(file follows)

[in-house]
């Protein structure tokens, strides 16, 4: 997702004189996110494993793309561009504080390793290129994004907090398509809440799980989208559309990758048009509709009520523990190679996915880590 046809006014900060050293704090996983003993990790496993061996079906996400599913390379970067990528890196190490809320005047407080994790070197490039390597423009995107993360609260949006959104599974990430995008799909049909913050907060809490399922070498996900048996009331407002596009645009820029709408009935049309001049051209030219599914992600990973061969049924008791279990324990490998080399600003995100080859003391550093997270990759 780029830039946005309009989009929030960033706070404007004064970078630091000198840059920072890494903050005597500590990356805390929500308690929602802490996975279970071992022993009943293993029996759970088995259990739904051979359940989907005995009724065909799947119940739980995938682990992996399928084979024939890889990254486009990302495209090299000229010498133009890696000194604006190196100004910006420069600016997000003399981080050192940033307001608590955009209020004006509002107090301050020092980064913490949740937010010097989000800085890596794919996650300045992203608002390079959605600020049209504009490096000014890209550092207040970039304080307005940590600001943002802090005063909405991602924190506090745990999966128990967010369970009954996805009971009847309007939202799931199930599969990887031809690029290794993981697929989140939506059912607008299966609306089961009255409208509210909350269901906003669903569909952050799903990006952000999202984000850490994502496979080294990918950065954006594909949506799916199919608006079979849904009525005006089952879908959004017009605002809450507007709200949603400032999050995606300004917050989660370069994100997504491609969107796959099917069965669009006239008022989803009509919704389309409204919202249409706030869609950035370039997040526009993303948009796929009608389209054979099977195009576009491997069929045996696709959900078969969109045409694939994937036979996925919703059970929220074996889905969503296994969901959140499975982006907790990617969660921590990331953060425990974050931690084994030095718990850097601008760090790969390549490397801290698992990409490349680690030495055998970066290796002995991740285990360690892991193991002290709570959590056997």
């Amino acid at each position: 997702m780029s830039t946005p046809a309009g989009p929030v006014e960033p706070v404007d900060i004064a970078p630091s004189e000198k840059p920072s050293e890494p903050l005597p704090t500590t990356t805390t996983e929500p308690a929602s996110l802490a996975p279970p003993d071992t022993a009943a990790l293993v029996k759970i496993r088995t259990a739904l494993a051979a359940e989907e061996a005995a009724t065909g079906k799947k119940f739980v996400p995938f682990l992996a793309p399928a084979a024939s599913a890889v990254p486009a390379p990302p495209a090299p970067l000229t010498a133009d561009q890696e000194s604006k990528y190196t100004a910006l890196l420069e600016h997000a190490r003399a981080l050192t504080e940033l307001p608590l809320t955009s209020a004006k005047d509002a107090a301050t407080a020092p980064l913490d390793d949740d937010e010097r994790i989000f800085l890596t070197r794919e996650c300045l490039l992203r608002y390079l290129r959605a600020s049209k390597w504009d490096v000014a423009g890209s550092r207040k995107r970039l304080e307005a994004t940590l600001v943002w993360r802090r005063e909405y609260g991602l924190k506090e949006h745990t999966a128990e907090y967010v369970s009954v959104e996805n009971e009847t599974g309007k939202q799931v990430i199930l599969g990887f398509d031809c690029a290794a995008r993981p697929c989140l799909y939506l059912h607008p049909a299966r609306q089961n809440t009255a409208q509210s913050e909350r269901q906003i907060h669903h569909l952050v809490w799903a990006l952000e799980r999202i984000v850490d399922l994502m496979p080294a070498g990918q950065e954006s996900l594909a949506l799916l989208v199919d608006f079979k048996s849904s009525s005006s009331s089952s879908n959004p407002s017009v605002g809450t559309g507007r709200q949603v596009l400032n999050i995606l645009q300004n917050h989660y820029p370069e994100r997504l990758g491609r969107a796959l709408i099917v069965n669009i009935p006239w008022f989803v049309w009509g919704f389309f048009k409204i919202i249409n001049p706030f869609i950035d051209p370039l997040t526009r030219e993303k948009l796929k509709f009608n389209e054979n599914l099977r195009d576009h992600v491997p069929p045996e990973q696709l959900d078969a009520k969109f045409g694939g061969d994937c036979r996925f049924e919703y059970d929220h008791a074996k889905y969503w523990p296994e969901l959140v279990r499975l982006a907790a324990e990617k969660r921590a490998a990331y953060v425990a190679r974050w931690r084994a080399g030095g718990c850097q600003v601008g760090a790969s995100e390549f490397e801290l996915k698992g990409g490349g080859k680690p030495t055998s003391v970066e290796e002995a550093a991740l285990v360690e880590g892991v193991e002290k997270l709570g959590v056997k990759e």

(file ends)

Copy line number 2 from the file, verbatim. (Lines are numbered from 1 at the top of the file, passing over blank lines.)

């Protein structure tokens, strides 16, 4: 997702004189996110494993793309561009504080390793290129994004907090398509809440799980989208559309990758048009509709009520523990190679996915880590 046809006014900060050293704090996983003993990790496993061996079906996400599913390379970067990528890196190490809320005047407080994790070197490039390597423009995107993360609260949006959104599974990430995008799909049909913050907060809490399922070498996900048996009331407002596009645009820029709408009935049309001049051209030219599914992600990973061969049924008791279990324990490998080399600003995100080859003391550093997270990759 780029830039946005309009989009929030960033706070404007004064970078630091000198840059920072890494903050005597500590990356805390929500308690929602802490996975279970071992022993009943293993029996759970088995259990739904051979359940989907005995009724065909799947119940739980995938682990992996399928084979024939890889990254486009990302495209090299000229010498133009890696000194604006190196100004910006420069600016997000003399981080050192940033307001608590955009209020004006509002107090301050020092980064913490949740937010010097989000800085890596794919996650300045992203608002390079959605600020049209504009490096000014890209550092207040970039304080307005940590600001943002802090005063909405991602924190506090745990999966128990967010369970009954996805009971009847309007939202799931199930599969990887031809690029290794993981697929989140939506059912607008299966609306089961009255409208509210909350269901906003669903569909952050799903990006952000999202984000850490994502496979080294990918950065954006594909949506799916199919608006079979849904009525005006089952879908959004017009605002809450507007709200949603400032999050995606300004917050989660370069994100997504491609969107796959099917069965669009006239008022989803009509919704389309409204919202249409706030869609950035370039997040526009993303948009796929009608389209054979099977195009576009491997069929045996696709959900078969969109045409694939994937036979996925919703059970929220074996889905969503296994969901959140499975982006907790990617969660921590990331953060425990974050931690084994030095718990850097601008760090790969390549490397801290698992990409490349680690030495055998970066290796002995991740285990360690892991193991002290709570959590056997």